- Bank of Queensland, one of Australia’s oldest retail banks, has revised its contract terms to prohibit borrowers from using loans such as mortgages to purchase cryptocurrency, reports Coindesk. “The move is the result of concerns over recent price volatility of the cryptocurrency market, as well as Australian regulators’ increasing scrutiny over the nascent space,” a report from Australia Finance Review said on Thursday.
- Three of the world’s most respected economists are predicting that global regulators will come down hard on bitcoin, reports Barron’s. Nouriel Roubini, for example, says that “For bitcoin to be a currency it has to be a unit of account, a means of payment, and a stable store of value. It is none of these.”
- Iron ore was the best performing major commodity this week rising 40 basis points. The commodity posted its first weekly advance in three weeks after news of further environmental controls in China’s steel industry, which may trigger demand for higher quality iron ore inputs.
- The best performing sector this week was the S&P 1500 Steel Index. The index rose 1.67 percent after Goldman Sachs suggested that steel could be the bright spot amid volatility within metals, as the trade risks should support near term domestic steel prices.
- The best performing stock for the week was TGS Nopec Geophysical Co. The Norwegian oil & gas services company rose 9.13 percent after the company reported significantly higher customer activity, leading to a 47 percent rise in second quarter revenues.
- Zinc was the worst performing commodity this week. The commodity dropped 6.28 percent, posting its worst week in a decade after a sharp slowdown in China’s import growth points and weaker domestic demand.
- The worst performing sector this week was the FTSE 350 Mining Index. The index dropped 2.18 percent after most metals were lower in London, with the London Metals Index posting a fifth consecutive weekly decline.
- The worst performing stock for the week was Ingredion Inc. The Illinois-based corn producer and refiner dropped 11.07 percent to a 52-week low after the company warned it was experiencing “lower volumes sold and higher than expected manufacturing costs.”
- Crude oil inventories in the U.S. dropped a shocking 12.6 million barrels, posting the second largest weekly draw in at least a decade. The Energy Information Administration reported a huge draw in crude oil inventories of 12.6 million barrels for the week ended July 6, after a build of 1.2 million barrels per day (bpd) reported for the previous week.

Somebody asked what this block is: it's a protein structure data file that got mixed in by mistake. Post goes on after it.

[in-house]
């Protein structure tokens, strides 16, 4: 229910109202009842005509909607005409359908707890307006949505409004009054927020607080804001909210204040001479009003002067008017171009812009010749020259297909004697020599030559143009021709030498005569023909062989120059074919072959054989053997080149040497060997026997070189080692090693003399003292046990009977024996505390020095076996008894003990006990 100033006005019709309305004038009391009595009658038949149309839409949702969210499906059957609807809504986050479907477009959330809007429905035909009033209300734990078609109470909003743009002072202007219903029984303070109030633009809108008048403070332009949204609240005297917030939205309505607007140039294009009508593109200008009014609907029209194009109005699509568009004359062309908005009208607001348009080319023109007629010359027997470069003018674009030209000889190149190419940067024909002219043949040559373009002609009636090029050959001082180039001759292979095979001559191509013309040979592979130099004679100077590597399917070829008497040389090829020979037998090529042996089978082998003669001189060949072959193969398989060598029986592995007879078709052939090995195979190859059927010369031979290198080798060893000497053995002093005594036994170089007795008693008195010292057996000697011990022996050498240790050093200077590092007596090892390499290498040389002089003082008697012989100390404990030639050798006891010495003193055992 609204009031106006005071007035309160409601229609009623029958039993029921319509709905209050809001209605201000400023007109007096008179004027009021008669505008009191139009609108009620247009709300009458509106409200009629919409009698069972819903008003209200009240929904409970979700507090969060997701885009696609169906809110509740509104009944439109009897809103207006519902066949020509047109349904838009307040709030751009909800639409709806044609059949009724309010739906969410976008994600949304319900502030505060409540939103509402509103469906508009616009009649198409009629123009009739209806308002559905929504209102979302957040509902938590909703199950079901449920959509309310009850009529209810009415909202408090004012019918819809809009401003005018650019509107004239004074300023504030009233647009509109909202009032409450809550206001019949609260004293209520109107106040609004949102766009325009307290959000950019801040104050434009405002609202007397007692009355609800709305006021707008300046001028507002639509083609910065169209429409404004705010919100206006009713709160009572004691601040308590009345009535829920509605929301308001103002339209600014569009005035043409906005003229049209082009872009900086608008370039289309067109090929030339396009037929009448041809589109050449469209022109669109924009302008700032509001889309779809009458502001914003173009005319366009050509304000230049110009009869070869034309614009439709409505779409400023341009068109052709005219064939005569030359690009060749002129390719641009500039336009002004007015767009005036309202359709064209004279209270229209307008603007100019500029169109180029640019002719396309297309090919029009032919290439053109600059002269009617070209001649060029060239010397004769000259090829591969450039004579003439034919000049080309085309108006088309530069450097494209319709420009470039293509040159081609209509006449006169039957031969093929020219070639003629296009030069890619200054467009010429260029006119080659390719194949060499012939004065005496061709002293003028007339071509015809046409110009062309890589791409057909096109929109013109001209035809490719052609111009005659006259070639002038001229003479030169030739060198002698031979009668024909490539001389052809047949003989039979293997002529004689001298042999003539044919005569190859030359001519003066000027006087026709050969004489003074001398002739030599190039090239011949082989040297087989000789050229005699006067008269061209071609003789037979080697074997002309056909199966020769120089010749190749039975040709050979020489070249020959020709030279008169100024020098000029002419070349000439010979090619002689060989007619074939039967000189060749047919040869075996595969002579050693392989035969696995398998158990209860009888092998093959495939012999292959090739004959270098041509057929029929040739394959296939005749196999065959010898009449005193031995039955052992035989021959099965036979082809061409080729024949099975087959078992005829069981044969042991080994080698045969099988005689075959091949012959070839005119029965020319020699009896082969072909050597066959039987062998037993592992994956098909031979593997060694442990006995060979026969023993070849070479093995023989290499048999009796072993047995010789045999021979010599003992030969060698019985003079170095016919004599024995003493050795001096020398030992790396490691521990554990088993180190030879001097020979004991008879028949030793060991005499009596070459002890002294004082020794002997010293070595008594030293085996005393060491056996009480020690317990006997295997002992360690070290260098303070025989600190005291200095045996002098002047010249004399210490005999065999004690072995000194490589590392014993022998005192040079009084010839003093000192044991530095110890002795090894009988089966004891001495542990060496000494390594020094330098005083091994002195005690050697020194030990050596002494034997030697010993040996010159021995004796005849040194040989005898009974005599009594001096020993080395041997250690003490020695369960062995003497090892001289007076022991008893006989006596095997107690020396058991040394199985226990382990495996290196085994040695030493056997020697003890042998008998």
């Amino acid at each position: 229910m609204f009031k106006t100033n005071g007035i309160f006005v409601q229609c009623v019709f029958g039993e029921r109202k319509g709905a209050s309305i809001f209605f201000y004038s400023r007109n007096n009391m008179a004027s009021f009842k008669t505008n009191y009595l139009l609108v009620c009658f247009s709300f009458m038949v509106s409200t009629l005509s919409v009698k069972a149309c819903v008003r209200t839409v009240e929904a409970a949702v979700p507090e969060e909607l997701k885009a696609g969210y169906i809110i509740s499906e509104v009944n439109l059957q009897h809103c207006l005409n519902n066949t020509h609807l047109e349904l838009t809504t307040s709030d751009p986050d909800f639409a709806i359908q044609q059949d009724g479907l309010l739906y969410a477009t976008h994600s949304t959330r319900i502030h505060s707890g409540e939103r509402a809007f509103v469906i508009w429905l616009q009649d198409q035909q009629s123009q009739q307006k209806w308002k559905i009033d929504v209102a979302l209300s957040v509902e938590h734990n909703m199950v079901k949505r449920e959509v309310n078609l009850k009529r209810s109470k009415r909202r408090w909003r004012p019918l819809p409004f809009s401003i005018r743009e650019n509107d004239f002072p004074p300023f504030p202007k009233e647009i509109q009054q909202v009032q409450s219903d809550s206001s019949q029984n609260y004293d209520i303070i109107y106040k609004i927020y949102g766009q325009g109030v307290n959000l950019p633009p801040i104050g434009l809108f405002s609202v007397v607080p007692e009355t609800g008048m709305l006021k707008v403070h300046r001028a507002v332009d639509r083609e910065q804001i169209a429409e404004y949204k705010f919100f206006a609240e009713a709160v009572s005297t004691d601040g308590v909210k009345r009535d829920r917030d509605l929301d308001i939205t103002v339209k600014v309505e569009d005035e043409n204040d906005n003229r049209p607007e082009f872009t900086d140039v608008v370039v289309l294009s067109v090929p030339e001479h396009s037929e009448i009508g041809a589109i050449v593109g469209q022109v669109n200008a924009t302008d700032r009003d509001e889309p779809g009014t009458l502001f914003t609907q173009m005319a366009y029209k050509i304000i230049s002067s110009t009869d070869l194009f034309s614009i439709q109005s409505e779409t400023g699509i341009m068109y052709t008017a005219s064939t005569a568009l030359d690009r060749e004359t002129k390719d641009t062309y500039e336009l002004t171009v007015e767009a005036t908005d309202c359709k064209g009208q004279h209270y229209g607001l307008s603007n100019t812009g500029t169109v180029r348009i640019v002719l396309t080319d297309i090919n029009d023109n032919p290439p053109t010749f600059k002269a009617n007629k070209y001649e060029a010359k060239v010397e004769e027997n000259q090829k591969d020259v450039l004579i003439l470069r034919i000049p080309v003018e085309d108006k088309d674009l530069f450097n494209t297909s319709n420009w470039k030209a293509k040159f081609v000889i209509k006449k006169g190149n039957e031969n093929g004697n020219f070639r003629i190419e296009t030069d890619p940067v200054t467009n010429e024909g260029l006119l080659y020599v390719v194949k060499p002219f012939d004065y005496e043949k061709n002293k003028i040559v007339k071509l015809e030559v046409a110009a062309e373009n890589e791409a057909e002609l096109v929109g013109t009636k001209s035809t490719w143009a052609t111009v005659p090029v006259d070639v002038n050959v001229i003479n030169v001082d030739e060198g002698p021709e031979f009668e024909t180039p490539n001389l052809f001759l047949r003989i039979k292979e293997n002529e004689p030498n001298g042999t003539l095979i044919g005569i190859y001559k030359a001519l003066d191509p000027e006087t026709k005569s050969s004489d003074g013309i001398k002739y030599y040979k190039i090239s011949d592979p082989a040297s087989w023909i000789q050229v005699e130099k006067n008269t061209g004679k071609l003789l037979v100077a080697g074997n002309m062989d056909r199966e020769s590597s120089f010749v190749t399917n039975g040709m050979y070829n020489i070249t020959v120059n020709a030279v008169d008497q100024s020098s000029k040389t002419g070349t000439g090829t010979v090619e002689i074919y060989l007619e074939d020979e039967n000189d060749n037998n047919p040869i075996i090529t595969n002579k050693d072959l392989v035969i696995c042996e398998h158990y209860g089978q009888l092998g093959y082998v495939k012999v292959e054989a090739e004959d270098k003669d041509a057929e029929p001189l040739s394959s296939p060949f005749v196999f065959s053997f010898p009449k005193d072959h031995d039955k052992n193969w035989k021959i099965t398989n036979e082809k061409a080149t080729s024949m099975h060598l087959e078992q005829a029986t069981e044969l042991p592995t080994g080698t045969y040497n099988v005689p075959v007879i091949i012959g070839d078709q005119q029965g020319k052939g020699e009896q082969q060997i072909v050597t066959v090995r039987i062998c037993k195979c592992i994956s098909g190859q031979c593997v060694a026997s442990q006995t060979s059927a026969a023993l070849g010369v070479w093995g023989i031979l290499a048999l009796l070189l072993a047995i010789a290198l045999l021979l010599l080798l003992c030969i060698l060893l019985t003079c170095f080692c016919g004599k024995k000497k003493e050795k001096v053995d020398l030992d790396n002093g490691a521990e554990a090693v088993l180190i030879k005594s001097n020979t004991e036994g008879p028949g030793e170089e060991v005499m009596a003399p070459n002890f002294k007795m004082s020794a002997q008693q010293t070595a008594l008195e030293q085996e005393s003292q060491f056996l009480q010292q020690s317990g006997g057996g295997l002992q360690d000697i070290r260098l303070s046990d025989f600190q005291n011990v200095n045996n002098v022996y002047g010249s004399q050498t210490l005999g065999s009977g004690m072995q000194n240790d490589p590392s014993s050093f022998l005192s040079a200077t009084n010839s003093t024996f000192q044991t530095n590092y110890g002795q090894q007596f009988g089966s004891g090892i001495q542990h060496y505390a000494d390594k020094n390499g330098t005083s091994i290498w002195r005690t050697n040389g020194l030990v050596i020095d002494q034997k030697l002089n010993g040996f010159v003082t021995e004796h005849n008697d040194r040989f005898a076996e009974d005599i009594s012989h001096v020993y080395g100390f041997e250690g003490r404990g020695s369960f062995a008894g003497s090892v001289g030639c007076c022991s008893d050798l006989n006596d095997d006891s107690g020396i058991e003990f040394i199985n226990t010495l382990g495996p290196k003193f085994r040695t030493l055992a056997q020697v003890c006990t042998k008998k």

- The International Energy Agency warned on Thursday that spare oil production capacity risks are being “stretched to the limit” as supply disruptions and U.S. sanctions against Iran tighten the market, Financial Times reports. The Paris-based agency said that while there were signs of stronger oil, prices may start to weigh on demand growth. For now though, the key risk is supply capacity.
- Steel in China rose on steel capacity curbs, showing little ill-effects from the ratcheting up of trade tensions between Washington and Beijing. More than half of China’s steelmaking capacity will be subject to anti-pollution controls and production curbs, compared with about a third last year, Prakash Sharma, head of China research at consultancy Wood Mackenzie, Bloomberg reports.
- Commodity ETFs posted outflows for the ninth consecutive week. Outflows from U.S.-listed commodity ETFs totaled $345 million in the week ended July 12, according to data compiled by Bloomberg.
- Ireland is set to become the first country in the world to divest from fossil fuels, after a bill was passed that requires its sovereign wealth fund to sell off its holdings in fossil fuel companies “as soon as is practicable”. The bill is part of a growing movement as investors steer away from fossil fuels. It follows recent moves by the Norwegian sovereign wealth fund to reduce its exposure to coal.
- China’s crude oil imports fell for a second consecutive month in June to the lowest since December, as shrinking margins and volatile oil prices led some independent refiners, known as “teapots”, to scale back purchases. June shipments came in at 8.36 million bpd, according to data from the General Administration of Customs. That was down 9 percent from 9.2 million bpd in May.
- Foreign exchange reserves in China rose slightly this month and beat expectations, climbing to $3.112 trillion.
- Despite a drop in its initial day of trading in Hong Kong on Monday, Chinese communications equipment giant Xiaomi rebounded solidly and gained 26.18 percent in its first week of trading following its initial public offering. At present, the company’s market cap sits at about $61 billion, and the phone-making behemoth’s planned inclusion in the Hang Seng Composite Index was announced this week as well.